Rgxe4 37.Rexe4 Rxe4 38.Rxe4 Bxe4 39.Qe2 Bb7 40.b4 Qc6 1/2-1/2

[Event “FIDE Candidates 2020”]
[Site “Yekaterinburg RUS”]
[Date “2021.04.21”]
[Round “10.3”]
[White “Wang, Hao”]
[Black “Grischuk, Alexander”]
[Result “1/2-1/2”]
[BlackElo “2777”]
[BlackFideId “4126025”]
[BlackTitle “GM”]
[ECO “C11”]
[EventDate “2020.03.17”]
[Opening “French”]
[Variation “Steinitz variation”]
[WhiteElo “2762”]
[WhiteFideId “8602883”]
[WhiteTitle “GM”]

1.e4 e6 2.d4 d5 3.Nc3 Nf6 4.e5 Nfd7 5.Nce2 c5 6.c3 Nc6 7.f4 Be7 8.Nf3 f6
9.Be3 O-O 10.g3 Qb6 11.Qd2 cxd4 12.Nfxd4 Nc5 13.exf6 Bxf6 14.Nb3 Ne4 15.Qd3
Qc7 16.Bg2 Nd6 17.Bf2 Nc4 18.Qc2 Ne7 19.O-O e5
{ so we pick things up on move 20 for white. } 20.fxe5
{ Hao threatens Grischuk’s bishop. } 20…Bf5
{ Grischuk threatens Hao’s Queen. } 21.exf6
{ and Wang Hao takes the bishop anyways! } 21…Bxc2
{ Grischuk gobbles up the white queen. } 22.fxe7
{ Absolutely stunning play by Wang Hao. } 22…Rfe8
{ Grischuk could not play Qxe7 because: } ( 22…Qxe7 23.Bxd5+ Kh8 24.Bxc4
{ and white would actually have a material advantage. } ) 23.Nf4
{ Incredibly, at this point, Grischuk is only up by a point in material.
Magnus Carlsen commented, “I think having an extra queen is pretty nice.”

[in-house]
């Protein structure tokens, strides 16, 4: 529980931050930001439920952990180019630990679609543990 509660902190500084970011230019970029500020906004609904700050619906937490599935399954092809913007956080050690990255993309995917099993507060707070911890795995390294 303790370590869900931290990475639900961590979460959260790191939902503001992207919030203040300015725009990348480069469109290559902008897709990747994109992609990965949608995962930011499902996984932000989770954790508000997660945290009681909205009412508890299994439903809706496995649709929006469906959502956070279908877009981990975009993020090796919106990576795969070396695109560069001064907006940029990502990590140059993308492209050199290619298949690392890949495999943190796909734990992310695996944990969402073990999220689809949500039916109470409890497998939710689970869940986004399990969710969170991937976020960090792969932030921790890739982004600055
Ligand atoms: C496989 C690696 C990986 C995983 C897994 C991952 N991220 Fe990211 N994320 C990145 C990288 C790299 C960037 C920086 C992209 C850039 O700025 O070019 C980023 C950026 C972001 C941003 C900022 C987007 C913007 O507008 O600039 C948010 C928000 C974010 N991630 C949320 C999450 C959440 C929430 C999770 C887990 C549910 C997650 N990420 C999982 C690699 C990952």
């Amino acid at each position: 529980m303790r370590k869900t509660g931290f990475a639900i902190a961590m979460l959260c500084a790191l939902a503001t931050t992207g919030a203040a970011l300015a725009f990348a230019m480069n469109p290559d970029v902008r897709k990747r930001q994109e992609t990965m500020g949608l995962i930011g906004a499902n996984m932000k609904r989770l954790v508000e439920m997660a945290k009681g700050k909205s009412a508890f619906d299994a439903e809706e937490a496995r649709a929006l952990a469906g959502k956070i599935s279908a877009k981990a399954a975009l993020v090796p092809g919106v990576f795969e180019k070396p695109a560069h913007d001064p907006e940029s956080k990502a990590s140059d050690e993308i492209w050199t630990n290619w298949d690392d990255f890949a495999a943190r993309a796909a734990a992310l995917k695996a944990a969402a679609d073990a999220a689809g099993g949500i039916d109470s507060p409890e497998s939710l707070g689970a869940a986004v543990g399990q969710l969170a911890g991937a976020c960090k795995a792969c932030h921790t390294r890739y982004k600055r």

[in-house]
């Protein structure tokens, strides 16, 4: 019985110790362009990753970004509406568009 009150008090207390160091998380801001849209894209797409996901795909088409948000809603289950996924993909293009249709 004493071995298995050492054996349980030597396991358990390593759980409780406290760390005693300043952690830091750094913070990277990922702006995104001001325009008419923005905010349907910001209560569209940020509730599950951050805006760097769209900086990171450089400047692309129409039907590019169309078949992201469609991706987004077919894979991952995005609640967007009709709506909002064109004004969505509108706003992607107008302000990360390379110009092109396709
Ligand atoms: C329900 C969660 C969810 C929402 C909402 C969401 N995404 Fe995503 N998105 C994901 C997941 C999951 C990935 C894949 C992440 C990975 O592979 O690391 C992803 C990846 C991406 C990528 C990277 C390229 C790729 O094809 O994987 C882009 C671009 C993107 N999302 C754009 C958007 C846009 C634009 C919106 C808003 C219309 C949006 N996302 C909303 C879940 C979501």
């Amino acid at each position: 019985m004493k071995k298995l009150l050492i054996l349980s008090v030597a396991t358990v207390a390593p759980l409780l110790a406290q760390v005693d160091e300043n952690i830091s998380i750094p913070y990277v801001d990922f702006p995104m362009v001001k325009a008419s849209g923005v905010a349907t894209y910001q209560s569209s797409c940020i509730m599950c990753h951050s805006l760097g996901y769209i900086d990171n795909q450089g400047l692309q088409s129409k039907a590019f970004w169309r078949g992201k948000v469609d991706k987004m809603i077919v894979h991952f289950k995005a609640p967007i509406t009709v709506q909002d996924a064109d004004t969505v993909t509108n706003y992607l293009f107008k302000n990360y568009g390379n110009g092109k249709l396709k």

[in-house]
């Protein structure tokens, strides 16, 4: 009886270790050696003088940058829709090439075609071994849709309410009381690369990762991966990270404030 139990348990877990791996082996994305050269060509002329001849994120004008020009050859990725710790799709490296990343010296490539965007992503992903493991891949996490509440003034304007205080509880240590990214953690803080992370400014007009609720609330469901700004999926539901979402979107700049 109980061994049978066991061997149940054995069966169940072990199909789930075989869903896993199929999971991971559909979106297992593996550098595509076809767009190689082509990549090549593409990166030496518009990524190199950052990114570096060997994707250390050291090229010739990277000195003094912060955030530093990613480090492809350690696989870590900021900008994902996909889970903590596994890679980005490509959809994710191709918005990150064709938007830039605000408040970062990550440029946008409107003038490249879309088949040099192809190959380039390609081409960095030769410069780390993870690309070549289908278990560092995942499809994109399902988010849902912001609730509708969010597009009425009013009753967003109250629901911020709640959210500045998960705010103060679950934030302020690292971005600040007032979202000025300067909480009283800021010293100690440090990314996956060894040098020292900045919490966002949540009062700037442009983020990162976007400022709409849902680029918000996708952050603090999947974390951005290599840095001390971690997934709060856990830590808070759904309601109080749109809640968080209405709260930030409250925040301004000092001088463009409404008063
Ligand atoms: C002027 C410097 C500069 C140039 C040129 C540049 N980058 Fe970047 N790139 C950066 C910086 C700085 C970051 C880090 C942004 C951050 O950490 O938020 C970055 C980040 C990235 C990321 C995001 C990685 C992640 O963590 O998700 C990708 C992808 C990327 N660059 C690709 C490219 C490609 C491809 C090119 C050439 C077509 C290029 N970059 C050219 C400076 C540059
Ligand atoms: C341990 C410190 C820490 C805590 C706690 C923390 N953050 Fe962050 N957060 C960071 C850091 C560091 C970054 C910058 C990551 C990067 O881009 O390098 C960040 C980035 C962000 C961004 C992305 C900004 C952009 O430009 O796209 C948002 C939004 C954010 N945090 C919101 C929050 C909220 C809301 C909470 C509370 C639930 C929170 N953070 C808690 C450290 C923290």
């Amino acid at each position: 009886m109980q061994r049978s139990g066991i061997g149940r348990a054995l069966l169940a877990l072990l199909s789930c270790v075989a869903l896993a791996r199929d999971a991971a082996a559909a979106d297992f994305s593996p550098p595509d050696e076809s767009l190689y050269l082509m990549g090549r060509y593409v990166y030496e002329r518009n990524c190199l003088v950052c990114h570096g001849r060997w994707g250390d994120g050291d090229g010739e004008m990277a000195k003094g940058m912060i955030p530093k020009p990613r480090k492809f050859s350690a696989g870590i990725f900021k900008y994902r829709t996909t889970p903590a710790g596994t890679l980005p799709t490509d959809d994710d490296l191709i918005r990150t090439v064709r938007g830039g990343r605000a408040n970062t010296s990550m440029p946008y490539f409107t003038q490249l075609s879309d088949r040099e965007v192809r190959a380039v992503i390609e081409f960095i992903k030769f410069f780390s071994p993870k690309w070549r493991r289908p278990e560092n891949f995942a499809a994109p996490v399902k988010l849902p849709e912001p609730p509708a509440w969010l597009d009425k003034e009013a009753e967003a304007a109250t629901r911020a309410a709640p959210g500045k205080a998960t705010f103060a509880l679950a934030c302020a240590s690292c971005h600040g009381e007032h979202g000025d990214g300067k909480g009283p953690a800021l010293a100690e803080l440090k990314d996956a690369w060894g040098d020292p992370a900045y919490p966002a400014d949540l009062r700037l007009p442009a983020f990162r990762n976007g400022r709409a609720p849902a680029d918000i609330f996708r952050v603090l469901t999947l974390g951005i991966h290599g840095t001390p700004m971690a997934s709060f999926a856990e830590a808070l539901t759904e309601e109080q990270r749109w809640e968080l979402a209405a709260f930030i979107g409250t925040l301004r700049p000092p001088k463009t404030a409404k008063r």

However, Wang Hao used his remaining pieces to full effect and finished with a most interesting draw against Alexander Grischuk. }
23…Nb6 24.Nxd5 Nxd5 25.Bxd5+ Kh8 26.Nd4 Qd7 27.c4 Bg6 28.Ne6 Rxe7 29.Rae1
Bf7 30.Nxg7 Bxd5 31.Rxe7 Qxe7 32.Nf5 Qf8 33.Bd4+ Kg8 34.cxd5 h5 35.d6 Kh7
36.Ne7 Qe8 37.Rf6 Rd8 38.Bc3 Rxd6 39.Rxd6 Qxe7 40.Rd4 Kg6 41.a3 Qe3+

[Event “FIDE Candidates 2020”]
[Site “Yekaterinburg RUS”]
[Date “2021.04.21”]
[Round “10.4”]
[White “Nepomniachtchi, Ian”]
[Black “Alekseenko, Kirill”]
[Result “1-0”]
[BlackElo “2698”]
[BlackFideId “4135539”]
[BlackTitle “GM”]
[ECO “A13”]
[EventDate “2020.03.17”]
[Opening “English”]
[Variation “Neo-Catalan accepted”]
[WhiteElo “2774”]
[WhiteFideId “4168119”]
[WhiteTitle “GM”]

1.c4 Nf6 2.g3 e6 3.Bg2 d5 4.Nf3 dxc4 5.Qa4+ Nbd7 6.Qxc4 a6
{ [%cal Gb7b5,Gc8b7]Alekseenko plays a6 with a plan to follow with pawn to b5, pushing white’s queen and then placing his bishop on b7 to combat white’s bishop on g2. }
{ Nepo places the queen on c2 so black will not get to play pawn to b5 with
initiative. Now black will not be able to place his bishop on the important
h1-a8 diagonal. } 7…c5
{ So Alekseenko plays c5 instead. But what happens had he decided to
continue with pawn to b5? } ( 7…b5 8.Ne5
{ [%csl Rc8][%cal Gg2a8] Threatening to take black’s rook with the bishop. But also, this means that black’s bishop on c8 is stuck. }
) 8.Nc3 { [%csl Gd8,Yc8][%cal Gd8c7] } 8…Be7 $2
{ This seemingly innocent move seems to be the source of black’s later
troubles. Instead of playing Be7 here, I suggest that the player with the
black pieces should instead play Qc7 as the queen on c7 can support black’s light quared bishop on b7. }